Vaccination is rape – another disgusting and ridiculous anti-vaccine trope

Vaccination is rape

It’s hard to keep up with all the warm bovine manure that emanates from the typing fingers of the anti-vaccine religion. Of course, like a zombie, various anti-vaccine myths and tropes keep returning, as if the anti-vaccine crowd thinks we forget about it from year to year. Some of these tropes are merely laughable. Some are disgusting, giving us an indication of the filth that encompasses the anti-vaccine world. But a returning claim that vaccination is rape is one of the foulest and most reprehensible conceits of the anti-vaccine superstition.

Generally, I take one day a week to read all of the Disqus comments on this website. Most of the comments from the anti-vaccine sect are the usual repugnant claims. I’m a Big Pharma Shill. Dorit Rubinstein Reiss is a Big Pharma Shill who apparently owns 97% of one or more pharmaceutical companies. We’re in collusion with the CDC to hide the truth about vaccines. Same ad hominem personal attacks, different day.

While drinking my favorite coffee, I ran across a comment so vile, so heinous, so disgusting that I wasn’t sure that I read it right – vaccination is rape. What?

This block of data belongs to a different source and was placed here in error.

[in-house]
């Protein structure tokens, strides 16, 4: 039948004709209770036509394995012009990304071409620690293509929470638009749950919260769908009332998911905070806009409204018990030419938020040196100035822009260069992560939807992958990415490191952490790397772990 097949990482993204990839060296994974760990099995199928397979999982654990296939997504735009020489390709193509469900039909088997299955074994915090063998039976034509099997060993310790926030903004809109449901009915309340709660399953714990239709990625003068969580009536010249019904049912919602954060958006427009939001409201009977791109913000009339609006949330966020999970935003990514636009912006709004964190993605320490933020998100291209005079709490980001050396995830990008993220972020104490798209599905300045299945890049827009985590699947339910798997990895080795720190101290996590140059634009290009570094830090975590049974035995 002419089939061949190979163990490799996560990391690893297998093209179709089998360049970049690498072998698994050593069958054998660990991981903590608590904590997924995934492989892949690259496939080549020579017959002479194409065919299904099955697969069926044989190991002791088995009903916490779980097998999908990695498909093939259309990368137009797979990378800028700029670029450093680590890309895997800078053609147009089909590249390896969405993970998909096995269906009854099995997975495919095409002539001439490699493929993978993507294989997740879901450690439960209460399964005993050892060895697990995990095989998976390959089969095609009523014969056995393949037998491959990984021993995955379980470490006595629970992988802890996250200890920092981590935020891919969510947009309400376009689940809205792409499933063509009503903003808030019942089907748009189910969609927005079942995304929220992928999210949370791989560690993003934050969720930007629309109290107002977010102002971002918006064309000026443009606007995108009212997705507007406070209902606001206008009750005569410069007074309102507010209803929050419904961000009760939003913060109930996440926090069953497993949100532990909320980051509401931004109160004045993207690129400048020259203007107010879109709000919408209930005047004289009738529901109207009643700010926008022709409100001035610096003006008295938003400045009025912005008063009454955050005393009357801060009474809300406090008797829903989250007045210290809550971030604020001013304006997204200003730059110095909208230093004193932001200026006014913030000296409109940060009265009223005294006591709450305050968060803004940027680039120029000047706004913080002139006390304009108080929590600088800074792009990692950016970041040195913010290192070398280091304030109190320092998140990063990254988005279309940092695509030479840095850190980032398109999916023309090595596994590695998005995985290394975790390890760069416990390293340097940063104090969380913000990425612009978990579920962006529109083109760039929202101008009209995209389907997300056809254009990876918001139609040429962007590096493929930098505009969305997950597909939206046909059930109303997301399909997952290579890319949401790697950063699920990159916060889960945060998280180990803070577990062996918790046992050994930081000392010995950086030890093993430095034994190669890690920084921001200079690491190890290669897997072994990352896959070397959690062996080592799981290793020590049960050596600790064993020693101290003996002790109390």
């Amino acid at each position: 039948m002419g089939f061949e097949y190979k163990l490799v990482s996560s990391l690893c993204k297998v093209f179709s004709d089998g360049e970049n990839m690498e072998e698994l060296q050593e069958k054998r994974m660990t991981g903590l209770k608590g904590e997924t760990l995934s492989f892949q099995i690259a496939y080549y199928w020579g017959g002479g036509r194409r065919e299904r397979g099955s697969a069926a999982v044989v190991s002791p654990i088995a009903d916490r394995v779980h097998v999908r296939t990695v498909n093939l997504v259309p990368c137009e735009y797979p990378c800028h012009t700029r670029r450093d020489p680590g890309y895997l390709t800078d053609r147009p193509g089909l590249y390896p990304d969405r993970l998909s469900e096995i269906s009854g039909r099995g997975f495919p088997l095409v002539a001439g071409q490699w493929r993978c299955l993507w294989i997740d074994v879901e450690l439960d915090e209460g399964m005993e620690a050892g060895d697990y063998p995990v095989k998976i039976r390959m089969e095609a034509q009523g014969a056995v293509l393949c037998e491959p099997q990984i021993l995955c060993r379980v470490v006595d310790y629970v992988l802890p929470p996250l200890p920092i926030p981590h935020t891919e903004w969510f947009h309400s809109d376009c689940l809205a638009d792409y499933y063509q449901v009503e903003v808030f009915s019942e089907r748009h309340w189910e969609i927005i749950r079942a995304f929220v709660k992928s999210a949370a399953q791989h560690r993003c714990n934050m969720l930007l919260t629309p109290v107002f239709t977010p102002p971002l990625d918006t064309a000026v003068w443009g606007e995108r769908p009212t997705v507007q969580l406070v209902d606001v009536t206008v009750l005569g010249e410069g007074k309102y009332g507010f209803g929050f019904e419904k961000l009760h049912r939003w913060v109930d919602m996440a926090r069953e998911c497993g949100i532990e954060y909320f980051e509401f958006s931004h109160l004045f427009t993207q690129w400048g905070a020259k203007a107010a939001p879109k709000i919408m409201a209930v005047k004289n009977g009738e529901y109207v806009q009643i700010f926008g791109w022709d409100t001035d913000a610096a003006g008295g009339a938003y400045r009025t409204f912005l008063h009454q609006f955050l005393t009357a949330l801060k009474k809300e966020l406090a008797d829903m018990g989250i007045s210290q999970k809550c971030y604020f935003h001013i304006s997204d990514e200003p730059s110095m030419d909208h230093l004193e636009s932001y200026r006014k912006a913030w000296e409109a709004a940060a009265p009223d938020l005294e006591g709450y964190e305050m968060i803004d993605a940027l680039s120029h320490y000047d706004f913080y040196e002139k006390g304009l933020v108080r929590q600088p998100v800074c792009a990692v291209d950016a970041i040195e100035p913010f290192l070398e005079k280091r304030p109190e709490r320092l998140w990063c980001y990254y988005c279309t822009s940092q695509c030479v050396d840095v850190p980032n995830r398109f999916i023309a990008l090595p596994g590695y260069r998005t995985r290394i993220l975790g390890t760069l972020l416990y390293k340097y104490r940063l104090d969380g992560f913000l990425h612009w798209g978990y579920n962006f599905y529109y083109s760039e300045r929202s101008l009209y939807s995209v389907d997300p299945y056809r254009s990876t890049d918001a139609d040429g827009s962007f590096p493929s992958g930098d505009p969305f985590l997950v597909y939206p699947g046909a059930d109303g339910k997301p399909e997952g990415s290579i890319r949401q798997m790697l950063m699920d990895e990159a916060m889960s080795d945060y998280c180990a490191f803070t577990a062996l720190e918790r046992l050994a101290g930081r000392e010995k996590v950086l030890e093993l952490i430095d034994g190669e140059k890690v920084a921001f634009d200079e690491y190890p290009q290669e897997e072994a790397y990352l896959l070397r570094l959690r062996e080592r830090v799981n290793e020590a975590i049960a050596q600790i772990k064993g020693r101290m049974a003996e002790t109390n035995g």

Apparently, many of the pro-science side have dealt with this claim before – I must be naive because I never heard of it. But I was wrong, the trope that vaccination is rape has been around for awhile. And the usual suspects on the pro-science side have done their best to demolish it. The secretive Orac wrote about it – “there’s a disturbing amount of rape imagery, both subtle and not-so-subtle, in the language used by antivaccinationists to describe vaccination.”

I’m actually running out of adjectives and adverbs to describe the activities of anti-vaccine religion lately. But claiming vaccination is rape is going to test my knowledge of English language. Continue reading “Vaccination is rape – another disgusting and ridiculous anti-vaccine trope”

Australia blocked anti-vaccine radicals from re-entering the country

Australia blocked anti-vaccine

For those of you who don’t follow these shenanigans, a gang of anti-vaccine radicals have been traveling in a bus across America promoting the anti-vaccine fraudumentary, Vaxxed. They push their pseudoscience and vaccine lies to gullible audiences across America. The Vaxxed tour was heading to Australia to promote their unscientific nonsense to the continent down under. Lucky for the citizens of the fine country, Australia blocked anti-vaccine radicals from returning to that country.

Let’s backtrack a bit and talk about the Vaxxed bus tour. It includes a rotating cast of deplorable characters including the fraud Mr. Andrew Wakefield, the pseudoscience pushing Suzanne Humphries, Vaxxed producer Del Bigtree, and the reprehensible Polly Tommey. Continue reading “Australia blocked anti-vaccine radicals from re-entering the country”

Why we vaccinate–to protect those children who can’t be vaccinated